Baltimore City

Baltimore City Public Schools to begin vaccinating 500 teachers and staff a week

Baltimore City Public Schools will begin immediately vaccinating 500 teachers and other staff member a week in partnership with Johns Hopkins Medicine, schools CEO Sonja Santelises announced Monday.

But unless the vaccine supply increases dramatically, it could take nearly five months — or roughly until the end of the school year — for all 10,000 city teachers to receive even the first of the two doses necessary to provide the most immunity to the lethal coronavirus.


“This is one step among what will be many others to provide vaccination opportunities for our teachers, custodians and staff,” Santelises said during an afternoon news conference to announce the program with Dr. Gabor David Kelen, director of emergency medicine for Johns Hopkins Medicine.

“We are undertaking this effort because we heard from a number of teachers that access to the vaccine and testing will make a difference in their comfort level,” she said. “In the first 30 minutes after the new program was announced, we had more than 100 teachers who signed up to receive the vaccine.”


About 2,000 of the district’s 85,000 students are now attending in-person classes inside 27 schools. In-person learning is scheduled to resume by March 1 for most other students, with the exception of middle school pupils.

Maryland’s vaccination program entered Phase 1B Monday, making inoculations available to teachers, school staff, child care providers, assisted-living residents and others living in congregate-living facilities and high-risk inmates and detainees, as well as anyone 75 or older.

Vaccinations will begin Tuesday, administered by Hopkins physicians and nurses to school staff who already were working with students in-person, including teachers, meal service workers, custodians and administrators, Santelisis said.

“We know how important it is to the long-term health and well-being of our city and our neighbors to see the safe and successful reopening of city schools,” Johns Hopkins University President Ronald J. Daniels wrote in an email statement. “I am glad Johns Hopkins can fulfill its mission to support the city and its citizens — especially our youngest — through this urgent and important partnership.”

As many as 500 additional vaccines will be issued in each subsequent week. If the number of candidates for the vaccine exceeds the available slots, appointments will be distributed randomly. But school staff members will not be required to take the vaccine.

Kelen acknowledged that the state’s vaccine rollout is slower than he would like and said he will ask Maryland Gov. Larry Hogan’s administration to set aside additional vaccines for school staff.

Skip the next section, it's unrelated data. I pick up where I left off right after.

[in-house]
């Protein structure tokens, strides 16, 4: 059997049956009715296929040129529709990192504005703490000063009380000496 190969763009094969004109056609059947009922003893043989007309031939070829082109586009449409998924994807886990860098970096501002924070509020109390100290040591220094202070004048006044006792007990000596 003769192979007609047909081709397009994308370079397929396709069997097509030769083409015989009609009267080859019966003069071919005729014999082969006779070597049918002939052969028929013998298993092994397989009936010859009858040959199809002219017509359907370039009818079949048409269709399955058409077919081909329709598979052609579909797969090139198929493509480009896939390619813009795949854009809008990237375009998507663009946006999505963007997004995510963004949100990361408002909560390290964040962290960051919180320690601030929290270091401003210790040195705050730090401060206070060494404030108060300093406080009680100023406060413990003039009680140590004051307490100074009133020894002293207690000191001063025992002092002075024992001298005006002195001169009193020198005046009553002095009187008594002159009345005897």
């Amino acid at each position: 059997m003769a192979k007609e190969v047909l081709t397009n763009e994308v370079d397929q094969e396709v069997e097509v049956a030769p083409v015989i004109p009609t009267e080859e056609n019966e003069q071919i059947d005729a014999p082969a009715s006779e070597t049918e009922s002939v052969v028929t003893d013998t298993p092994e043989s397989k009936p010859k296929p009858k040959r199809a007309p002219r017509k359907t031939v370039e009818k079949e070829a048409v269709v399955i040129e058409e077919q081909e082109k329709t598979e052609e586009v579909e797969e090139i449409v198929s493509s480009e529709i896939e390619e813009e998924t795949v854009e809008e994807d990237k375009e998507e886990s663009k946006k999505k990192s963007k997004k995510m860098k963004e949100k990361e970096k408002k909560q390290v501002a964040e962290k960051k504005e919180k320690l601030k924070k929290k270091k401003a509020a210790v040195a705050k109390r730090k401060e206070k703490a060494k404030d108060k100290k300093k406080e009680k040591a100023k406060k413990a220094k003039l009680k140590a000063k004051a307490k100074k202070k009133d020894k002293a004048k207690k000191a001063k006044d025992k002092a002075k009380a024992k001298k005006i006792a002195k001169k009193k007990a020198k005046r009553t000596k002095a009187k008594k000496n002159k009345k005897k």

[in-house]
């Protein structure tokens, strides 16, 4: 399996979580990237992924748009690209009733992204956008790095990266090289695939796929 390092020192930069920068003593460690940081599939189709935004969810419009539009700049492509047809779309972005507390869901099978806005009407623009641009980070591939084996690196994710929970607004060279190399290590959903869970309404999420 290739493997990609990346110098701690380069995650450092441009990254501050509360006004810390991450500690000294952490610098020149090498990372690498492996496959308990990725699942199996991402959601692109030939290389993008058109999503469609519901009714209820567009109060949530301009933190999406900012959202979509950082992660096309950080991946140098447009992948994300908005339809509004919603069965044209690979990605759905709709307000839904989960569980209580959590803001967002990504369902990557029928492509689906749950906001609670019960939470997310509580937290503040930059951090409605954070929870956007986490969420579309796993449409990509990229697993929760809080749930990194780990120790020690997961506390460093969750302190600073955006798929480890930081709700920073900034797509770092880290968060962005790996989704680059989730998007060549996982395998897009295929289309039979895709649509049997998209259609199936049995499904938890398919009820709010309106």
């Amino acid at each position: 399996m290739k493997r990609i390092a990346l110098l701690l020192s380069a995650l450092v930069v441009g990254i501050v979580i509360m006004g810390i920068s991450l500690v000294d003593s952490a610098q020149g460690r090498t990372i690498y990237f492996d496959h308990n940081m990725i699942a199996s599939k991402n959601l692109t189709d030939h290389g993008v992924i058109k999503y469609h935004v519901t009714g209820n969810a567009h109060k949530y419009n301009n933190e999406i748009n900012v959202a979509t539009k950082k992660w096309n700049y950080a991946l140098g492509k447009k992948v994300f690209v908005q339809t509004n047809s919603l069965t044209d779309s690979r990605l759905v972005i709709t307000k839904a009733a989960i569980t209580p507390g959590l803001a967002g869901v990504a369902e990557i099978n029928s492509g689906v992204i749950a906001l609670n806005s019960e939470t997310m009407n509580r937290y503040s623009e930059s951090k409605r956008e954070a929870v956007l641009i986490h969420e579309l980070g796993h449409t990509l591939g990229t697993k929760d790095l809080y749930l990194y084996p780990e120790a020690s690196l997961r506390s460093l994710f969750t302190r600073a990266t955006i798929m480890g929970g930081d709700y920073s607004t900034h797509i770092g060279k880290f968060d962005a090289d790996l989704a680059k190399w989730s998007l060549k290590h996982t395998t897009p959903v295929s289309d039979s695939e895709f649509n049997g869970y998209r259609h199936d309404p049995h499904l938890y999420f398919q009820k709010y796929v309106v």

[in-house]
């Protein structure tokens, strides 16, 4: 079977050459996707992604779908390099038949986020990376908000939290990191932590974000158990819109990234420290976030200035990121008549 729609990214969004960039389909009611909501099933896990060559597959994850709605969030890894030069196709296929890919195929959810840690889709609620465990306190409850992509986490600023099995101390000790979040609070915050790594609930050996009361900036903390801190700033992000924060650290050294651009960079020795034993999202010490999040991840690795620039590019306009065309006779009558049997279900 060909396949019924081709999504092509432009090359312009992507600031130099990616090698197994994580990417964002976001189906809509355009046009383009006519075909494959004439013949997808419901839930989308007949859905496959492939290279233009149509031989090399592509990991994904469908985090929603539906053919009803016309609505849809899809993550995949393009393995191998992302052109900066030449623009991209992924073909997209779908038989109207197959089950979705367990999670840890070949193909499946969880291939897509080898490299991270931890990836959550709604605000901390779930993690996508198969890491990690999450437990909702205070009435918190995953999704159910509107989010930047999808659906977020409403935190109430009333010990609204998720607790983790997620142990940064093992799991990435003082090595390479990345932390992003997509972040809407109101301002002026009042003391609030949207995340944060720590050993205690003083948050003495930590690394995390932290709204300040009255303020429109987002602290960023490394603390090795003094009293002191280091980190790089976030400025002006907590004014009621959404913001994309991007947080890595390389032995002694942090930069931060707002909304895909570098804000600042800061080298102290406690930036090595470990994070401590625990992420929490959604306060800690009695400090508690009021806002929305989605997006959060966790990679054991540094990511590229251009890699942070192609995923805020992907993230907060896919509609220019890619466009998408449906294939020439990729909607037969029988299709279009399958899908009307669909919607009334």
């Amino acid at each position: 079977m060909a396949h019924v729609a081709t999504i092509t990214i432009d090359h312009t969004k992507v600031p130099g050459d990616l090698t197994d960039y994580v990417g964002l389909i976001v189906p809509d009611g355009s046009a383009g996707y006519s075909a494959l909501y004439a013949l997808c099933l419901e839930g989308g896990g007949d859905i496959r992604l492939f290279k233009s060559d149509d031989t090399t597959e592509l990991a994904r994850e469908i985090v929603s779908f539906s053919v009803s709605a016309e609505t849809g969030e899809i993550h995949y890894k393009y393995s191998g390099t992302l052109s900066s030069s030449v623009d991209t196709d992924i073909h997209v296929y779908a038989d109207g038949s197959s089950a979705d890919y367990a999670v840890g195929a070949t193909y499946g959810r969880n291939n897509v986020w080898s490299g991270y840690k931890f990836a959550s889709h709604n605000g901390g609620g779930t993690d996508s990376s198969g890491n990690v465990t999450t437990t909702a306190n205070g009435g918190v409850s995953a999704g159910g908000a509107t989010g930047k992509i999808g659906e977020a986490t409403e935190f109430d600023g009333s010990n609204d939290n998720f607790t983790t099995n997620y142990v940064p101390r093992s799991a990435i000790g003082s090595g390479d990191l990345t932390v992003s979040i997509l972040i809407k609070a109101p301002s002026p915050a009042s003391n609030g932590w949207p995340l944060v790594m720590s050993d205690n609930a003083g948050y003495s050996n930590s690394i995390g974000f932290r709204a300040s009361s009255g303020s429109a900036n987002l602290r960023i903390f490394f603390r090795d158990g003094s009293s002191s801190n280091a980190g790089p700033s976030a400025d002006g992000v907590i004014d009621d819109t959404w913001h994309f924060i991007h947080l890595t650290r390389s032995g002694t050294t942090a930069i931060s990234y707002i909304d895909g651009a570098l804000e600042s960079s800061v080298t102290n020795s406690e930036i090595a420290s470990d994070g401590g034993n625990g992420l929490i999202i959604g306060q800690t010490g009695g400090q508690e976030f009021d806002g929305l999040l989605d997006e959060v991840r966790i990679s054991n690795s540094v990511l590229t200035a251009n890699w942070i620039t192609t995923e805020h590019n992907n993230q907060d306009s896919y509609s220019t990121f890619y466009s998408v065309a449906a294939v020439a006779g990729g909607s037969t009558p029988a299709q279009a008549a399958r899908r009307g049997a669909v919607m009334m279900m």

“We anticipate that it could take 20 weeks to vaccinate about 10,000 teachers,” Kelen said.

“That is not a particularly strong timeline. We are partnering with the state to see if they can free up more vaccines for this program. If we can get commitments for more vaccine, will be happy to ramp this up considerably. We’re committed to getting our teachers to a good place where they can feel more comfortable teaching the children in our city.”


Santelises said she informed the Baltimore Teachers Union of the vaccination program during a phone call on Friday with union president Diamonte Brown.

Most teachers are excited at the opportunity to receive the vaccine, said Zach Taylor, a union vice president. But, he added, the program alone won’t calm the fears of those who fear becoming ill as infections spike nationwide.

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“Our members are frightened for their lives,” Taylor said. ”They don’t want to be put in an unsafe situation, especially when help seems as though it’s right around the corner. The decision to resume in-person learning at this time seems hasty, and we don’t understand why it has to be now.”

Most schools throughout Central Maryland have remained closed. But Santelises has been pushing a return to in-person teaching based on data showing that a large percentage of Baltimore City Public School students had failing grades in the first quarter.

Even before the vaccinations can be fully rolled out, Santelises said, she believes that schools are safe. The school system has invested in new, more efficient air purifiers, she said. Resuming in-person learning is voluntary for students, and she estimates that only about 25% of those eligible will return to classrooms this year.

“I understand that going into the building for the first time is scary,” she said. “But thankfully, we have not seen in-school transmission of COVID-19.”


Taylor said teachers are eager to return to the classroom once they have received both doses of the vaccine.

Since most parents of city students are likely to keep their children home, he thinks the schools can function efficiently with a reduced staff.

”We think that the only teachers who should be in the buildings are those who are there voluntarily and who have been fully vaccinated,” he said. ”Don’t get me wrong — our members are eager to return to the buildings we can do so safely. But the plan right now is putting us in harm’s way.”

For the record

An earlier version of this story misspelled Dr. Gabor David Kelen's name. The Sun regrets the error.